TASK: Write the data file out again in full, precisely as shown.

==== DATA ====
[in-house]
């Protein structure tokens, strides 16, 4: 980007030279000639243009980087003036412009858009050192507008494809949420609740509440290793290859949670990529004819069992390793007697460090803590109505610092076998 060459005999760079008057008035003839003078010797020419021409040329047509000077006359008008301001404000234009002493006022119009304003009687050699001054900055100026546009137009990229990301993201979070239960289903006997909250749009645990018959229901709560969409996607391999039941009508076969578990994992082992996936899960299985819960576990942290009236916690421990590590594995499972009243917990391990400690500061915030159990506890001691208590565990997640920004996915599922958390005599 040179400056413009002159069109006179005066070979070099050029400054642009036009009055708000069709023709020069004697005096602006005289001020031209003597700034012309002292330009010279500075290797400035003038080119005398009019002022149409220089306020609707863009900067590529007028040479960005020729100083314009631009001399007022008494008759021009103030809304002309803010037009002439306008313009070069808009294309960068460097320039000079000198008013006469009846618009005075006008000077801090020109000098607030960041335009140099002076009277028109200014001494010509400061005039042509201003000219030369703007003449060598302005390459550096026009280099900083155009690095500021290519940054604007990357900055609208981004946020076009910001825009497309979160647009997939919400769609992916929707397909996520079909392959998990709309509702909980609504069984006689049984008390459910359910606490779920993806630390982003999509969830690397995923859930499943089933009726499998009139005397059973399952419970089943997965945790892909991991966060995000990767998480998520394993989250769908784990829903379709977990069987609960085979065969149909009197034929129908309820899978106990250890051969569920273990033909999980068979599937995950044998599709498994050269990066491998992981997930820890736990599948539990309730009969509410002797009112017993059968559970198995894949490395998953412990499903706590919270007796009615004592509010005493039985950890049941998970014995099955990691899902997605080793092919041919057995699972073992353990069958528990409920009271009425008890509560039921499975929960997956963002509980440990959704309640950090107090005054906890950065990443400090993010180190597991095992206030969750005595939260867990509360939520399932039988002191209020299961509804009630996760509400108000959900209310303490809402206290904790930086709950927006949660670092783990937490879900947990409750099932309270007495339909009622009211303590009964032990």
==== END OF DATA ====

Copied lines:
[in-house]
């Protein structure tokens, strides 16, 4: 980007030279000639243009980087003036412009858009050192507008494809949420609740509440290793290859949670990529004819069992390793007697460090803590109505610092076998 060459005999760079008057008035003839003078010797020419021409040329047509000077006359008008301001404000234009002493006022119009304003009687050699001054900055100026546009137009990229990301993201979070239960289903006997909250749009645990018959229901709560969409996607391999039941009508076969578990994992082992996936899960299985819960576990942290009236916690421990590590594995499972009243917990391990400690500061915030159990506890001691208590565990997640920004996915599922958390005599 040179400056413009002159069109006179005066070979070099050029400054642009036009009055708000069709023709020069004697005096602006005289001020031209003597700034012309002292330009010279500075290797400035003038080119005398009019002022149409220089306020609707863009900067590529007028040479960005020729100083314009631009001399007022008494008759021009103030809304002309803010037009002439306008313009070069808009294309960068460097320039000079000198008013006469009846618009005075006008000077801090020109000098607030960041335009140099002076009277028109200014001494010509400061005039042509201003000219030369703007003449060598302005390459550096026009280099900083155009690095500021290519940054604007990357900055609208981004946020076009910001825009497309979160647009997939919400769609992916929707397909996520079909392959998990709309509702909980609504069984006689049984008390459910359910606490779920993806630390982003999509969830690397995923859930499943089933009726499998009139005397059973399952419970089943997965945790892909991991966060995000990767998480998520394993989250769908784990829903379709977990069987609960085979065969149909009197034929129908309820899978106990250890051969569920273990033909999980068979599937995950044998599709498994050269990066491998992981997930820890736990599948539990309730009969509410002797009112017993059968559970198995894949490395998953412990499903706590919270007796009615004592509010005493039985950890049941998970014995099955990691899902997605080793092919041919057995699972073992353990069958528990409920009271009425008890509560039921499975929960997956963002509980440990959704309640950090107090005054906890950065990443400090993010180190597991095992206030969750005595939260867990509360939520399932039988002191209020299961509804009630996760509400108000959900209310303490809402206290904790930086709950927006949660670092783990937490879900947990409750099932309270007495339909009622009211303590009964032990």